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Comment Re:x86 (Score 2, Interesting) 187

The answer to hitting a wall with traditional CPUs is complicated. The number of transistors on new CPUs is actually keeping up with Moore's law. The size of the transistors and power consumption is also steadily decreasing. However clock speeds have been stagnant and performance/clock cycle hasn't been increasing as fast as it has in the past.

When it comes to raw performance numbers GPUs destroy CPUs. The problem is trying to take advantage of the power GPUs offer. For starters the algorithm has to be parallel in nature. And not just part of it, the majority of the algorithm has to be parallel or the overhead will erase any performance gain. The application also has to run long enough to justify offloading it to the GPU or again, the overhead will get you.

Even if you have a parallel algorithm, implementing it isn't trivial. To use CUDA or OpenCL you have to have not only a good understanding of general parallel programming but also a good understanding of the architecture of the GPU hardware. These languages are not user friendly. They really put the burden on the programmer. On the other hand this does mean they can be very powerful in the right hands.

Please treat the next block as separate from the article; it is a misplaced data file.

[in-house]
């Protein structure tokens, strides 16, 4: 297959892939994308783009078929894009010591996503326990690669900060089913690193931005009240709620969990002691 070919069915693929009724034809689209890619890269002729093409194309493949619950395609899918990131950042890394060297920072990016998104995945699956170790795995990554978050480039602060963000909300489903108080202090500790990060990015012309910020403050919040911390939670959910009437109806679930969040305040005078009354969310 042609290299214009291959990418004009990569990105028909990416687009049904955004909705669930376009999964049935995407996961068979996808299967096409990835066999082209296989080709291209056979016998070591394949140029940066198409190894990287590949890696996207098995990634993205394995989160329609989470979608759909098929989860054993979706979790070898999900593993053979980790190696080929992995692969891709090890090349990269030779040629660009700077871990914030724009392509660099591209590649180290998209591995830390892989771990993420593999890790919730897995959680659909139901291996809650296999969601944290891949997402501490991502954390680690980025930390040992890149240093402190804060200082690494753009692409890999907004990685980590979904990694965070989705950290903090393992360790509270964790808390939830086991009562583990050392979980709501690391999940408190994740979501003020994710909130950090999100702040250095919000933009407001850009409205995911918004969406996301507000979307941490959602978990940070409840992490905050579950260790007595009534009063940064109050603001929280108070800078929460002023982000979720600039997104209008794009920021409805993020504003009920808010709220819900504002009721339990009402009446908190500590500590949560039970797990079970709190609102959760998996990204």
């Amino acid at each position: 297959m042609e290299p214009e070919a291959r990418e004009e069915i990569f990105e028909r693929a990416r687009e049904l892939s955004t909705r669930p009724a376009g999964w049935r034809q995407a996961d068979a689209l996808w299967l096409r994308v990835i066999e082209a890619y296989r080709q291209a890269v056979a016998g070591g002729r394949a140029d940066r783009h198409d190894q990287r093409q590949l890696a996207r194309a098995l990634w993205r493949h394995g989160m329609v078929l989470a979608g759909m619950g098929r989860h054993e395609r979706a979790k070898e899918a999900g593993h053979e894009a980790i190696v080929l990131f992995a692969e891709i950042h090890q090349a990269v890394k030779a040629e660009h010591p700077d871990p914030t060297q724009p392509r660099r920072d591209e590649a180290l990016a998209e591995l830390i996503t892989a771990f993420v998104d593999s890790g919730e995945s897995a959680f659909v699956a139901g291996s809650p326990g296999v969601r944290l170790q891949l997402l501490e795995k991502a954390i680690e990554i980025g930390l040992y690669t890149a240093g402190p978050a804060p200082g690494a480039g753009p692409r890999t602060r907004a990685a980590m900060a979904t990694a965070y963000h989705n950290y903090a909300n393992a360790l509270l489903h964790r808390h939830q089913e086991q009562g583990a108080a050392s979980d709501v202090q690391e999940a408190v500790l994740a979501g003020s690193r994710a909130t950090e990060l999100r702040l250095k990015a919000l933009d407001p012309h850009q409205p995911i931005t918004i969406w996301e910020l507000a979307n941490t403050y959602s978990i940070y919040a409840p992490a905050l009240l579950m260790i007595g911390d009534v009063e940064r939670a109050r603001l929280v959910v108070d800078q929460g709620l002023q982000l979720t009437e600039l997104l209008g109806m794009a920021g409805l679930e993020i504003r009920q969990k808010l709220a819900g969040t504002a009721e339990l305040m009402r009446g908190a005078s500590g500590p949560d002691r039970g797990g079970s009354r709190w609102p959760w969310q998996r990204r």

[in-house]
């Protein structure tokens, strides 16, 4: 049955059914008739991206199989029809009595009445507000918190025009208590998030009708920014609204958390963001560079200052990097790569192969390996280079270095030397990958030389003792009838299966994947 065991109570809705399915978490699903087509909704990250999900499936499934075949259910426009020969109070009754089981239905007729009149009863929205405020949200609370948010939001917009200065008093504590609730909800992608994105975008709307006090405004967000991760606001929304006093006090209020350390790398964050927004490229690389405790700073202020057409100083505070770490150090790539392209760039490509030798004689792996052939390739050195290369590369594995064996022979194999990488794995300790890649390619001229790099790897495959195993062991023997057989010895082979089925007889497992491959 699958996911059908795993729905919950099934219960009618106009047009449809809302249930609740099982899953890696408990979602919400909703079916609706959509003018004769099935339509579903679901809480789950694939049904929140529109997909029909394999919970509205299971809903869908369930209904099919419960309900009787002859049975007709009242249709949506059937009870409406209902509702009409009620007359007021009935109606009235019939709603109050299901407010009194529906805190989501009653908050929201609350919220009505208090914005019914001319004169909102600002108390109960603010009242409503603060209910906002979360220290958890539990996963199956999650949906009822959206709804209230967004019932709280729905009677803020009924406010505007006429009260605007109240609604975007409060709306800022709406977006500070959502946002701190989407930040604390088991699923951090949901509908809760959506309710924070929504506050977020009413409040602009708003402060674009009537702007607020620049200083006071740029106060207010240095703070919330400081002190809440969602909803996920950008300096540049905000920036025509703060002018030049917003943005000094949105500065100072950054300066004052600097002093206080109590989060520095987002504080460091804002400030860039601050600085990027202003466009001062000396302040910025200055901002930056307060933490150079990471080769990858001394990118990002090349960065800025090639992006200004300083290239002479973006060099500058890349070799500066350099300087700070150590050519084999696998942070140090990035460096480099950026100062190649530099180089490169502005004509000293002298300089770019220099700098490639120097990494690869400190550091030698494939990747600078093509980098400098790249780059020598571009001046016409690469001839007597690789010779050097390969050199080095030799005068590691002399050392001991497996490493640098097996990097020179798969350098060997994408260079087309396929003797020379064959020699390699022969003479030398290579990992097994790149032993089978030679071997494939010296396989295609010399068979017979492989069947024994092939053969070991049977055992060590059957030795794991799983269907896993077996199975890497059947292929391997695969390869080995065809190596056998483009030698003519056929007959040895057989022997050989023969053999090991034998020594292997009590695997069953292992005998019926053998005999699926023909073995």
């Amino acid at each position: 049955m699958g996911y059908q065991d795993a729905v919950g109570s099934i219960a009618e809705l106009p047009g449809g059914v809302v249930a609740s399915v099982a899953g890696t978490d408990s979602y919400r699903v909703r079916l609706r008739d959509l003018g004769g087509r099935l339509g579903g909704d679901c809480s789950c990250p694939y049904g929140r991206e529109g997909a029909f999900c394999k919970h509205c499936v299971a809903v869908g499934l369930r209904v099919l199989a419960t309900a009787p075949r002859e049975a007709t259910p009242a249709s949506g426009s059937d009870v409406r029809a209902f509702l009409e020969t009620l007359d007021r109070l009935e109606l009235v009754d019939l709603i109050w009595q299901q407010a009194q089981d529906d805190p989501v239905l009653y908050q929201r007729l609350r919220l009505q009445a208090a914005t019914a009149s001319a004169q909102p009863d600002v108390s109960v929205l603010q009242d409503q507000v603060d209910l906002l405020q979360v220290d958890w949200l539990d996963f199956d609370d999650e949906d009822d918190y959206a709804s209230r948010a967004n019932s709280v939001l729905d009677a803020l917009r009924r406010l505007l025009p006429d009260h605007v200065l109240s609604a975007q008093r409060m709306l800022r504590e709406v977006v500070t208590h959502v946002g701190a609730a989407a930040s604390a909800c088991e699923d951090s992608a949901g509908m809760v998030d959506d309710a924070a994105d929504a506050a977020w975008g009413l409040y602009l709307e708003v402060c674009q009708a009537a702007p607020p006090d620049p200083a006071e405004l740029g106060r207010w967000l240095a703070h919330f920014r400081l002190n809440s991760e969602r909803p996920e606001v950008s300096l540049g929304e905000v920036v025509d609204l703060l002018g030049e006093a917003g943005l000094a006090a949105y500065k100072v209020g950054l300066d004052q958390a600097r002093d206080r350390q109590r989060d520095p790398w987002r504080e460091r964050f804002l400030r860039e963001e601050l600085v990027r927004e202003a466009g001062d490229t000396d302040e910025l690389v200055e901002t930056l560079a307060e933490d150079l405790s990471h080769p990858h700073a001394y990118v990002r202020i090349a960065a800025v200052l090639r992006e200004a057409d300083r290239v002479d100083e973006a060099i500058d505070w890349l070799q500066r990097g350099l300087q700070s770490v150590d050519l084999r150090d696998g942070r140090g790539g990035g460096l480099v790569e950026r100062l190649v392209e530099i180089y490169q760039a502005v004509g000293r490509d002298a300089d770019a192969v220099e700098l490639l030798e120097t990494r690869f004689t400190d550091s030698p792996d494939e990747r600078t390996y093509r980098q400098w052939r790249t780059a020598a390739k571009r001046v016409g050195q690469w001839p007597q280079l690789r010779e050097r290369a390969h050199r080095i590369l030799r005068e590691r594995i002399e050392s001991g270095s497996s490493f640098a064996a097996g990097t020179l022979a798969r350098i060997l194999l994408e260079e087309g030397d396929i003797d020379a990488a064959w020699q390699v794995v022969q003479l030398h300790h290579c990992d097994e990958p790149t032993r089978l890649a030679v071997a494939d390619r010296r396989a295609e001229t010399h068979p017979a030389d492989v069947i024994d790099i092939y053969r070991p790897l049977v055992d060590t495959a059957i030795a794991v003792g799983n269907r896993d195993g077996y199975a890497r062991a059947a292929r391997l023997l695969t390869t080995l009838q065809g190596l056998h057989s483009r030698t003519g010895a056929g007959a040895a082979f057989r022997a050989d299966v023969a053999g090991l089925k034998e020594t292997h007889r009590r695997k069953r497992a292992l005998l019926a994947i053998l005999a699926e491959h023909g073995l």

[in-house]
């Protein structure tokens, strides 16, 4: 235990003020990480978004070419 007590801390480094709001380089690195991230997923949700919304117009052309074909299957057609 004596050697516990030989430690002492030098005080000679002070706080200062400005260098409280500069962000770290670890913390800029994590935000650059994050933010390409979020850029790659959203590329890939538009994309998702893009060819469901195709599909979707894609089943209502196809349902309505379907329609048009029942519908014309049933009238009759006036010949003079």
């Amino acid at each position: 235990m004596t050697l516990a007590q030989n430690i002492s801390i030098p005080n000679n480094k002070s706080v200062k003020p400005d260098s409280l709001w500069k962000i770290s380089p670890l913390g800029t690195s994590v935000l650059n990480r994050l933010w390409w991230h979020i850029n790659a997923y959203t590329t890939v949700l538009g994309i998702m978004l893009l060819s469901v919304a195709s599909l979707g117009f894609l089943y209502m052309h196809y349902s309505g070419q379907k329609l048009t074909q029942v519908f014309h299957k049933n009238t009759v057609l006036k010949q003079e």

Now lets say your application meets these criteria and you implemented it in CUDA and got a 10x speedup. No one with an ATI card can run it. Sure you could implement it in OpenCL instead to be cross platform but OpenCL seems to still be in it's infancy and not as mature as CUDA.

I'm not trying to say GPGPU computing has no future, just that it has a long way to go. Parallel Programming has actually had quite the revival lately and I'm truly interested to see where it goes. Some type of parallel compiler that relieves the programmer of having to deal with all the headaches associated with parallel programming would be ground breaking and have awesome implications. Some people claim this isn't possible. If this topic interests you I would recommend looking into reconfigurable computing. Theres some real interesting stuff going on in that area and it supports a much wider range of algorithms than GPGPU currently does.

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